A thoroughly modern mother-of-the-bride won’t blink when her daughter announces she wants an eco-friendly wedding. But parents of a certain age may let their imaginations travel back a few decades, picturing a barefoot bride clutching a straggle of hand-picked daisies.
However, today’s green weddings are just as likely to be haute as hippie, according to Kimberly Hunter, proprietor and creative director of Forte Affair (www.forteaffair.com), a local company that serves out-of-town couples planning ceremonies in Western North Carolina. Inferring that destination weddings are inherently high-end affairs, Hunter notes that her brides “want things to be top-drawer.” And today, “that means many of their decorative choices will have all-natural elements; this is a big deal to almost all of them.”
In the last dozen years or so, bridal gowns have gradually shed their frothy, prom-like fussiness, growing ever sleeker. And, just so, incorporating earth-minded attitudes into a wedding is now a sign of sophistication.
No more do you see the altar “that looks like it’s been sprayed down with Pepto-Bismol,” as Sally Field’s mother-of-the-bride character bemoaned of her daughter’s violently pink wedding colors in Steel Magnolias. Contemporary hues run to sage and goldenrod, coffee and cranberry.
In 2008, releasing doves or butterflies might be rejected not only as possibly inhumane but simply as passe—ditto throwing rice or its supposedly kinder alternative, birdseed.
“When it comes to the green movement, people are incorporating it into their lifestyles on so many levels, from the way they eat to event-based decisions,” says Hunter. “It’s a very broad concept, and they are gradually navigating their life to be revolved around it.”
But brides are brides. And when they go green, “they still want their weddings to have a very refined feeling.”
To describe their milieu, Hunter drops the chic term ERSR—an acronym that stands for “environmentally responsible/socially respectable.” Need a peek into the mindset of the ERSR bride? Xpress offers some sample scenarios.
• Eco invitations, the old way: To be a proper green bride, simply call up your friends and family to tell them about your nuptials, or e-mail your invitations, rather than topple any more trees by using paper ones. It may seem flippant and tacky, but your guests will just have to understand where you’re coming from.
The ERSR way: Hunter encourages using invitations printed on “recycled paper with soy-based inks” (Xpress found some cute, affordable ones at www.twistedlimbpaper.com). E-vites, she relents, are OK for save-the-date cards.
• Fair-trade flowers, the old way: Many cut formal flowers are imported from countries that use questionable horticultural practices. Your lilies’ petals, for instance, might be coated with toxic chemicals to keep them perfect-looking. Better to grow your flowers yourself (after all, a green bride should have a green thumb!) or even use high-quality silk ones.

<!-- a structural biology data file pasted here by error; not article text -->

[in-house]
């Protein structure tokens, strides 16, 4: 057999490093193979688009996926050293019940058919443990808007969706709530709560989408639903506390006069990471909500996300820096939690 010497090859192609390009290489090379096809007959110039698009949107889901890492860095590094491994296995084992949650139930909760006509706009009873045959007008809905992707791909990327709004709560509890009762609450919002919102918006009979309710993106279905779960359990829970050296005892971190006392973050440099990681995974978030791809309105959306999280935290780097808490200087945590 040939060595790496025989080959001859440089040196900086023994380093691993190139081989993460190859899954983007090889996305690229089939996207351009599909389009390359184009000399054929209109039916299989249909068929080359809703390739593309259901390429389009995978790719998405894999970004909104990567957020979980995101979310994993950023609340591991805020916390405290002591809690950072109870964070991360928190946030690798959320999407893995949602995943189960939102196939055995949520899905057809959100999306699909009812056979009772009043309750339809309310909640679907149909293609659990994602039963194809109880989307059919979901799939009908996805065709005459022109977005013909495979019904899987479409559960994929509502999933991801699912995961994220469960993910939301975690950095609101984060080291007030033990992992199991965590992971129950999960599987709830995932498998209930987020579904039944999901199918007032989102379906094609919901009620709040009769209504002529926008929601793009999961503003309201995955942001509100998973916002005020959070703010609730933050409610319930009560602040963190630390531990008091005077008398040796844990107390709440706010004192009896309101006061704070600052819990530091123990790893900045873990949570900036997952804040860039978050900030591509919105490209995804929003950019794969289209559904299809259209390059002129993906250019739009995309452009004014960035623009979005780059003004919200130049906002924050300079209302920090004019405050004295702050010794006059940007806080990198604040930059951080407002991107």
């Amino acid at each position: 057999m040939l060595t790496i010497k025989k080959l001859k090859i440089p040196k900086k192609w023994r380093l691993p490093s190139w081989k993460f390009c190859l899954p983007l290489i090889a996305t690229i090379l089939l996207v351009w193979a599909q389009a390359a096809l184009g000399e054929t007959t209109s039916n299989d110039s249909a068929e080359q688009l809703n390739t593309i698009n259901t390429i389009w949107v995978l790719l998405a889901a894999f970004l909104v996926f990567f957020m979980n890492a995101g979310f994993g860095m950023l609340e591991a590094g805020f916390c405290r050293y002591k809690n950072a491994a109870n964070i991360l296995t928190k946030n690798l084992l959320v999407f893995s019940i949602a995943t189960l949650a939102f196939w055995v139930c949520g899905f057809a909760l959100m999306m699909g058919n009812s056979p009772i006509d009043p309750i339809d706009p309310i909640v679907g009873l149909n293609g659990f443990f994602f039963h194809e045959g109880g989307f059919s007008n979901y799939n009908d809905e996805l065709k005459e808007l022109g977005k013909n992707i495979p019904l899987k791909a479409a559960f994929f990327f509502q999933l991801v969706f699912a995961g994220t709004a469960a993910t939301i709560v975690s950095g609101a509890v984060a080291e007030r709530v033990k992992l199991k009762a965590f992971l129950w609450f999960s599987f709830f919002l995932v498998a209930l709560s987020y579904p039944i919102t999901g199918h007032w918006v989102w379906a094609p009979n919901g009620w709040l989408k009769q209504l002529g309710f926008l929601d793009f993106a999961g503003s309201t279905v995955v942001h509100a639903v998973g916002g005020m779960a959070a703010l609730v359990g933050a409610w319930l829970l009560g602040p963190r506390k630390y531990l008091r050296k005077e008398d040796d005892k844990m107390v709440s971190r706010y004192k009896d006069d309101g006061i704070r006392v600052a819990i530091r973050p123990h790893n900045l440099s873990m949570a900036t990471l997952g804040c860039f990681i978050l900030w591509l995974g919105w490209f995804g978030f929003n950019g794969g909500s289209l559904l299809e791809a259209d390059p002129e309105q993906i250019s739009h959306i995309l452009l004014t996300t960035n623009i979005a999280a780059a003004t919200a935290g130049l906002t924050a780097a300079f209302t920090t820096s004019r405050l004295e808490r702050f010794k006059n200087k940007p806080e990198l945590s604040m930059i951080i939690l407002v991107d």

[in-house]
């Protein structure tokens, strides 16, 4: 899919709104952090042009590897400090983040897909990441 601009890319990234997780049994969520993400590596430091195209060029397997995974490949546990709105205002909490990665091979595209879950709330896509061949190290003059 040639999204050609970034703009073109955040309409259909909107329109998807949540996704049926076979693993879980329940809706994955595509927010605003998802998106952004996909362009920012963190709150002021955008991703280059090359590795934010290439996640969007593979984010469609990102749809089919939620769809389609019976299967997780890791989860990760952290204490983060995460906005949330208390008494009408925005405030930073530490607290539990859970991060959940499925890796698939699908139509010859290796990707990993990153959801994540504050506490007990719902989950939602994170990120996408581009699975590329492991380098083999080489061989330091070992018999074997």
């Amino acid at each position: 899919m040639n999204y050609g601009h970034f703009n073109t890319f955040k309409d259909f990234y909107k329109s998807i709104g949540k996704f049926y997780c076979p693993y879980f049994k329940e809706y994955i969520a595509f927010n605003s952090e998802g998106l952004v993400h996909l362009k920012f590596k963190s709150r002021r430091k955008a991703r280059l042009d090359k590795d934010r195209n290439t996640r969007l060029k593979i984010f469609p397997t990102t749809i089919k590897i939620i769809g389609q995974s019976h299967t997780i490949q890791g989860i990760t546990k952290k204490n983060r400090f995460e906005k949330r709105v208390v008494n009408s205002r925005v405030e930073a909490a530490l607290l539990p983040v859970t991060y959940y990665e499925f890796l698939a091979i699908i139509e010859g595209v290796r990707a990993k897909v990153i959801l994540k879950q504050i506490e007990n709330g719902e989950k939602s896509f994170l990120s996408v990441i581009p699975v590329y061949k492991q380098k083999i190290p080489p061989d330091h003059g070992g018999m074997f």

The ERSR way: A fake flower at a Forte Affair wedding is like a crab boil at a PETA convention: It just ain’t gonna happen. Though she doesn’t mention what to do about bouquets and corsages, Hunter does offer an au courant alternative for adornment of the venue: “I have green clients who are using elegant potted flowers. Being that it’s a destination wedding, they’re not going to want to fly all these flowers back to where they live,” she points out. It’s even possible to rent potted blooms. “That makes it both economical and beautiful,” she says. If a couple chooses to purchase their plants instead, afterward “they can be donated to a nursing home” or similar facility.
Add “charitable” to the list of perks.
• Vegetarian reception, the old way: A meatless marriage begins with a festive spread of carrot sticks and dip. If the bridal couple are carnivores, vegetarian guests should be satisfied to nibble around the edges of the entrees. Care for some raw-kale garnish with your champagne?
The ERSR way: Hunter says that vegetarian clients wanting high-end weddings “has become a commonplace occurrence.” At the very least, “there are vegetarian guests attending almost every wedding that we do. Whether it’s heavy hors d’oeuvres, a buffet or a plated dinner, we know many local artisan chefs who can create magnificent vegetarian and vegan dinners.” Think gazpacho in summer, “gourd-based soup” in the fall, and lots of fresh, exotic fruits and cheeses. One of the trendiest vegetarian entreés? “Pumpkin lasagna,” Hunter reveals. Hasta la vista, carrot sticks and dip!
• High-minded gifts, the old way: Registering at department stores only insures a new house full of stuff mostly made in sweatshops. Eco alternatives include registering for locally made artisanware, giving guests the option of donating to the couple’s favorite charity, or demanding on the invitations that no gifts be given at all.
The ERSR way: Try none of the above. Instead, Hunter proposes a dazzlingly postmodern switcheroo: The bridal couple gives the gifts. “For destination weddings, we recommend they do donations in honor of their guests. We leave a card at their [place settings] thanking them for coming, and letting them know [that the couple] has made a charitable donation in their honor.
After all, they did travel all that way.